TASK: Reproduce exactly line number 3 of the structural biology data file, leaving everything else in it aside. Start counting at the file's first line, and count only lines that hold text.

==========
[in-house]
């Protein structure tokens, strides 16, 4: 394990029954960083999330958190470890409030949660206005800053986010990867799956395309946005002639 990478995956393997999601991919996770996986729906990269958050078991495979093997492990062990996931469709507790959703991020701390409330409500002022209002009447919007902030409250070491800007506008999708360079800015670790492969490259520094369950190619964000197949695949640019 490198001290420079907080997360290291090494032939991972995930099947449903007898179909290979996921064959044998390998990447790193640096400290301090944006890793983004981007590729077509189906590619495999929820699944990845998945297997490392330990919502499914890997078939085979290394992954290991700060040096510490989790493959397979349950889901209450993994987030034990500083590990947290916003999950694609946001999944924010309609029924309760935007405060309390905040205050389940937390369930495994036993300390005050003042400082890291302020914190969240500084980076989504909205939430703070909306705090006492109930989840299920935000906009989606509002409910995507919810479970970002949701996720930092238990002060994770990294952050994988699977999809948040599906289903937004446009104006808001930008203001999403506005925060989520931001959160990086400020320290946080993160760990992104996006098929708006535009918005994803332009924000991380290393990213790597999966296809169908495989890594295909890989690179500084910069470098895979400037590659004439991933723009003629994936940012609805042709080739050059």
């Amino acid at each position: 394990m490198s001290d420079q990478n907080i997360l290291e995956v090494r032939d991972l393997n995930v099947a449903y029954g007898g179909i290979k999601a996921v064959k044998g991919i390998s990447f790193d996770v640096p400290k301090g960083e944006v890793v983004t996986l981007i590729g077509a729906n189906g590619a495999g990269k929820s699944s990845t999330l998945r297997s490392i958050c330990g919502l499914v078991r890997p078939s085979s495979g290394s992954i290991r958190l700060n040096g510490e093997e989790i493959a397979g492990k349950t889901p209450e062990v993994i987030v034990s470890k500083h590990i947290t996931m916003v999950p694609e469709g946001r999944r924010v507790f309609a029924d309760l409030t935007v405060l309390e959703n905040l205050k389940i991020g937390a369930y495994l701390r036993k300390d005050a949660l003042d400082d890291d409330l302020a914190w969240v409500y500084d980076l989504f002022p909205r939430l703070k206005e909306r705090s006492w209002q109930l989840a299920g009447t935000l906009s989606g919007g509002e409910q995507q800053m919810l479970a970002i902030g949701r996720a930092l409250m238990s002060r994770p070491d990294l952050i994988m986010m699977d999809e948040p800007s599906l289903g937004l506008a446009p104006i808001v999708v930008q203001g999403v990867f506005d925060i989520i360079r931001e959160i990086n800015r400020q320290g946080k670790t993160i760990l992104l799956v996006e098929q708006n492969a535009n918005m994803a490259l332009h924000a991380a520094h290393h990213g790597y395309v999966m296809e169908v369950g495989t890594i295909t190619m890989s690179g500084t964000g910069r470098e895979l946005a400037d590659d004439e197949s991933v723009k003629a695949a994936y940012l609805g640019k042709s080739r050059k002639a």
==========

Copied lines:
């Amino acid at each position: 394990m490198s001290d420079q990478n907080i997360l290291e995956v090494r032939d991972l393997n995930v099947a449903y029954g007898g179909i290979k999601a996921v064959k044998g991919i390998s990447f790193d996770v640096p400290k301090g960083e944006v890793v983004t996986l981007i590729g077509a729906n189906g590619a495999g990269k929820s699944s990845t999330l998945r297997s490392i958050c330990g919502l499914v078991r890997p078939s085979s495979g290394s992954i290991r958190l700060n040096g510490e093997e989790i493959a397979g492990k349950t889901p209450e062990v993994i987030v034990s470890k500083h590990i947290t996931m916003v999950p694609e469709g946001r999944r924010v507790f309609a029924d309760l409030t935007v405060l309390e959703n905040l205050k389940i991020g937390a369930y495994l701390r036993k300390d005050a949660l003042d400082d890291d409330l302020a914190w969240v409500y500084d980076l989504f002022p909205r939430l703070k206005e909306r705090s006492w209002q109930l989840a299920g009447t935000l906009s989606g919007g509002e409910q995507q800053m919810l479970a970002i902030g949701r996720a930092l409250m238990s002060r994770p070491d990294l952050i994988m986010m699977d999809e948040p800007s599906l289903g937004l506008a446009p104006i808001v999708v930008q203001g999403v990867f506005d925060i989520i360079r931001e959160i990086n800015r400020q320290g946080k670790t993160i760990l992104l799956v996006e098929q708006n492969a535009n918005m994803a490259l332009h924000a991380a520094h290393h990213g790597y395309v999966m296809e169908v369950g495989t890594i295909t190619m890989s690179g500084t964000g910069r470098e895979l946005a400037d590659d004439e197949s991933v723009k003629a695949a994936y940012l609805g640019k042709s080739r050059k002639a």